December 18 is International Migrants Day. On this day in 1990, the UN General Assembly adopted the International Convention on the Protection of the Rights of All Migrant Workers and Members of Their Families. Ten years later, International Migrants Day appeared on our calendars. The celebration of this day aims to promote respect for the human rights and fundamental freedoms of all people living outside the country of origin.
Who is a migrant?
Currently, there is no generally accepted international definition of “migrant”. Therefore, economic migrants, refugees, and people seeking international protection are often referred to as “migrants” in the media and international discourse. For example, the UN considers migrants as a people who have lived abroad for more than a year, regardless of the reason for moving. The UN Statistical Office understands international migration as the movement of civilians from one country to another with a change of residence. Therefore, statistics in this area do not include data on persons employed on a seasonal or short-term basis. The International Organization for Migration (IOM) refers to the term “migrant” in all cases where the decision to migrate is made voluntarily for their own convenience and without external influence factor of coercion.
On the other hand, refugees leave their country of residence due to war and/or persecution for reasons of race, religion, nationality, political beliefs or membership of a particular social group. Thus, every refugee will be a migrant, but not every migrant is a refugee.
International Convention on the Protection of the Rights of All Migrant Workers and Members of Their Families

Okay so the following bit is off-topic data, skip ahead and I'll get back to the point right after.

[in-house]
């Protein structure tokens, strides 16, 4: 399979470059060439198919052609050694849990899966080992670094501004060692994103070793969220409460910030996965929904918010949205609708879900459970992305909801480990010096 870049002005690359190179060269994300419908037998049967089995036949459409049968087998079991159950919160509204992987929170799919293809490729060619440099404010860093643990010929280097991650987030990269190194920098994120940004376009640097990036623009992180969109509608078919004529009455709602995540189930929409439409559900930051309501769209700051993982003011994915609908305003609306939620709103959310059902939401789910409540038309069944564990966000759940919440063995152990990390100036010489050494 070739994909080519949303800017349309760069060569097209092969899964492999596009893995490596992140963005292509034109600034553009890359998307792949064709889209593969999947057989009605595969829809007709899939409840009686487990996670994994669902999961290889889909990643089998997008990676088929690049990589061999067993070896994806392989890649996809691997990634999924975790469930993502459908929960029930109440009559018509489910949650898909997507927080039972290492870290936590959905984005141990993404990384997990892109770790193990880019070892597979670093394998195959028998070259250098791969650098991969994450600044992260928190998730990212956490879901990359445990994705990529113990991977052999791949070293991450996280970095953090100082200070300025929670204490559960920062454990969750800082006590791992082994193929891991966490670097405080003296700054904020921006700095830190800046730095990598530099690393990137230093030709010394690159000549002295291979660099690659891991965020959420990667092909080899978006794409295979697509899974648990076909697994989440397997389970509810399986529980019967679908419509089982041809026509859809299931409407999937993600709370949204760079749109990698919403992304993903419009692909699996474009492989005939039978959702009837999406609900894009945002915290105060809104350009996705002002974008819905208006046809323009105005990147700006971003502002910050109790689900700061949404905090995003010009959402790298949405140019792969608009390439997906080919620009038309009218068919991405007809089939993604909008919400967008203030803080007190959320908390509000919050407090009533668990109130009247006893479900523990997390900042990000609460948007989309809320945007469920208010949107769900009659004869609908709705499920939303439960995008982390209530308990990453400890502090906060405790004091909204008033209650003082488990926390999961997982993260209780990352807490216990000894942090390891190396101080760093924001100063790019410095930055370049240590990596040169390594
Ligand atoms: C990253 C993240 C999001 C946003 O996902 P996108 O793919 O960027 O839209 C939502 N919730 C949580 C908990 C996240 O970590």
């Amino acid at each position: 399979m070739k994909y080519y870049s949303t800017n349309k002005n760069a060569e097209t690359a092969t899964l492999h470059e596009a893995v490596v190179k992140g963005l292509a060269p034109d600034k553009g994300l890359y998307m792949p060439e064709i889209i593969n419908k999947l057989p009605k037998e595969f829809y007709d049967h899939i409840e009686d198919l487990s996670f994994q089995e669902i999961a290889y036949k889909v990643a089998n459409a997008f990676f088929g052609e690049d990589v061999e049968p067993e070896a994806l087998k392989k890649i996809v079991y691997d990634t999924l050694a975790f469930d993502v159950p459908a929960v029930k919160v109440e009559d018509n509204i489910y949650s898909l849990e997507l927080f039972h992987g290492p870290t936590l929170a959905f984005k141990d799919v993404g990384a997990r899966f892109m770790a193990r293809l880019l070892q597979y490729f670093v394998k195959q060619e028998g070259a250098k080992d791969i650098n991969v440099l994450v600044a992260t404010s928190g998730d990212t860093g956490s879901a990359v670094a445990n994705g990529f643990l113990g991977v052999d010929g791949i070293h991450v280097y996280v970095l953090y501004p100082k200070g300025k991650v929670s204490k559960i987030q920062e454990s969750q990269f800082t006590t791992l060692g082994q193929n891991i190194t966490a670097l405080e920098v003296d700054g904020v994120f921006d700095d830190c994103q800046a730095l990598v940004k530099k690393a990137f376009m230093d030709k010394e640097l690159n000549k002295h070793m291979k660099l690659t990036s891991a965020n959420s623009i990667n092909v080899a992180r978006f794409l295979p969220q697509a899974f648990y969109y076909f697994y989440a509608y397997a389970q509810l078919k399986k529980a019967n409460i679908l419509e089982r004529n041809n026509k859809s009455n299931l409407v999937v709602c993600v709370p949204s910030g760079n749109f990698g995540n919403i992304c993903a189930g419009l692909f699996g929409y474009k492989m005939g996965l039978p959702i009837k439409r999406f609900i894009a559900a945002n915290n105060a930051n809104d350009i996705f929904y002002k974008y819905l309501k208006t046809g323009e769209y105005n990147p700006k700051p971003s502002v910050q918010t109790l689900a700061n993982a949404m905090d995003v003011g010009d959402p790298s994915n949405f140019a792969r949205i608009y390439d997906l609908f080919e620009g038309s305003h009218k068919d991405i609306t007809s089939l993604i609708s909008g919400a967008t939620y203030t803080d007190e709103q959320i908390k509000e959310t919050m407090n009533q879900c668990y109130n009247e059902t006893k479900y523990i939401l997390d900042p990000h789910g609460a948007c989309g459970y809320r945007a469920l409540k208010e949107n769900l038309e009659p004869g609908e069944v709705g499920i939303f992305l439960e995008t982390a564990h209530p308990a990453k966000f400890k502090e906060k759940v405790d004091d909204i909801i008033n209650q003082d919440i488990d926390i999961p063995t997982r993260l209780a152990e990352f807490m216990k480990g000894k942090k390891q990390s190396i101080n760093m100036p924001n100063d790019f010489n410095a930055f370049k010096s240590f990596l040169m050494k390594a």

Today, the number of people living outside their homeland has already exceeded 220 million. No matter why a person leaves their country, they may face problems such as difficulties in legalizing residence and employment, social insecurity, and hostile nationalist attitudes towards migrants.
The International Convention on the Protection of the Rights of All Migrant Workers and Members of Their Families, adopted in 1990, is the most comprehensive international treaty on migration and the protection of human rights. The purpose of the Convention is to ensure access to health care, adequate working conditions and social protection for all migrants on the same basis as for citizens of the host country. As of 2020, 39 countries have signed the Convention, and 56 have ratified. Poland is not included in this list.
The 2020 pandemic has changed the lives of people around the world, but migrants in different countries turned out to be a particularly vulnerable social group. Today’s holiday reminds us once again that in a globalized world, we are safe only when everyone is protected. Therefore, no one can be excluded.